Raje’s attitude did us in, says BJP
BJP leaders, who are blaming her squarely for the defeat, cannot stop comparing the outgoing chief minister with Shivraj Singh Chouhan, particularly their attitude and approach, reports Shekhar Iyer.india Updated: Dec 10, 2008 00:28 IST
The loss of Rajasthan has brought into focus Vasundhara Raje’s style of functioning. BJP leaders, who are blaming her squarely for the defeat, cannot stop comparing the outgoing chief minister with Shivraj Singh Chouhan, particularly their attitude and approach.
Both leaders received the same kind of support, back-up, constituency-level inputs and critical feedback from the central BJP, they said. Both were told what was going wrong and the corrections needed to strengthen their campaigns.
A BJP official recalled that Chouhan, the MP Chief Minister, and Raje were called to senior leader Venkaiah Naidu’s residence, where a week-by-week campaign schedule was worked out.
“While Chouhan worked on every target, Raje would turn to her select group of aides and advisers to evaluate every advice that was given. Many a time Raje would not even respond,” the BJP official said.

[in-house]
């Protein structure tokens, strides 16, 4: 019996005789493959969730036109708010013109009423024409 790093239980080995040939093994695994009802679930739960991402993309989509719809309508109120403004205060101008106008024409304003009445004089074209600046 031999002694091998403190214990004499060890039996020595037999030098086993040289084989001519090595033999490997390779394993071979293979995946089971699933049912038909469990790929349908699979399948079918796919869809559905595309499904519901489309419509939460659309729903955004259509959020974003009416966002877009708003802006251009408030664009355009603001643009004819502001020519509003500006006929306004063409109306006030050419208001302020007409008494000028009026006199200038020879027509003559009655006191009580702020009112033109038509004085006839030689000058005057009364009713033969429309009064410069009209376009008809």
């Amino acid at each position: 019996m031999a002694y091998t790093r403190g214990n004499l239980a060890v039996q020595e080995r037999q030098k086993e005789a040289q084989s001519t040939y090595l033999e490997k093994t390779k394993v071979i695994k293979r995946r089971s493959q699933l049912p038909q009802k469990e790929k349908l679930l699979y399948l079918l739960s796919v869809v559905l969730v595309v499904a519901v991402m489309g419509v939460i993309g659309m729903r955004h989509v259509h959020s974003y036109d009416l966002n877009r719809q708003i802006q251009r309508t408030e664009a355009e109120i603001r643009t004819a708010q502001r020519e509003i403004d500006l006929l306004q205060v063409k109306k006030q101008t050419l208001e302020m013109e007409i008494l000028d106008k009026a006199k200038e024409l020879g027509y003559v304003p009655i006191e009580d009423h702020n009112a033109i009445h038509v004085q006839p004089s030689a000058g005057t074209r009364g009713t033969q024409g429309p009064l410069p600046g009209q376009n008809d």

Chouhan heeded every word of advice that came from the poll managers. At one stage, he even told central leaders that he did not want to poke his nose into everything and confine himself to what he’s best at: connecting to the voter.
In contrast, Raje’s attitude was that she knew best and the rest were “useless”. She refused to listen to any input from Delhi — whether it was on the selection of candidates, implementing specific targets within a time frame or even on the focus of campaign.
Consequently, many central leaders now favour a greater say in Candidate selection rather than giving the handle to regional heavyweights. At Monday’s meeting of the BJP parliamentary board, several senior leaders were upset that Raje’s actions were not supervised and pressed for a change in the party’s approach that allows almost autonomy to local leaders to decide nominees.
Raje relied totally on what her aides fed her, particularly surveys done by private groups whose role has come into question following the defeat. Allegations have surfaced that these surveys were “fixed”.
The high number of rebels in Rajasthan is attributed to Raje insisting on tickets for lightweights whom she thought were the best. The result: 27 official BJP candidates lost to the rebels, who numbered 62 this time.
“If you add 27 seats to the 78 we won, we should have had a comfortable majority to return to power. Raje inflicted it on her self. It’s unfortunate that when she had a popular image she could not overcome her unpopular ways of functioning that finally undid her,” said a BJP strategist.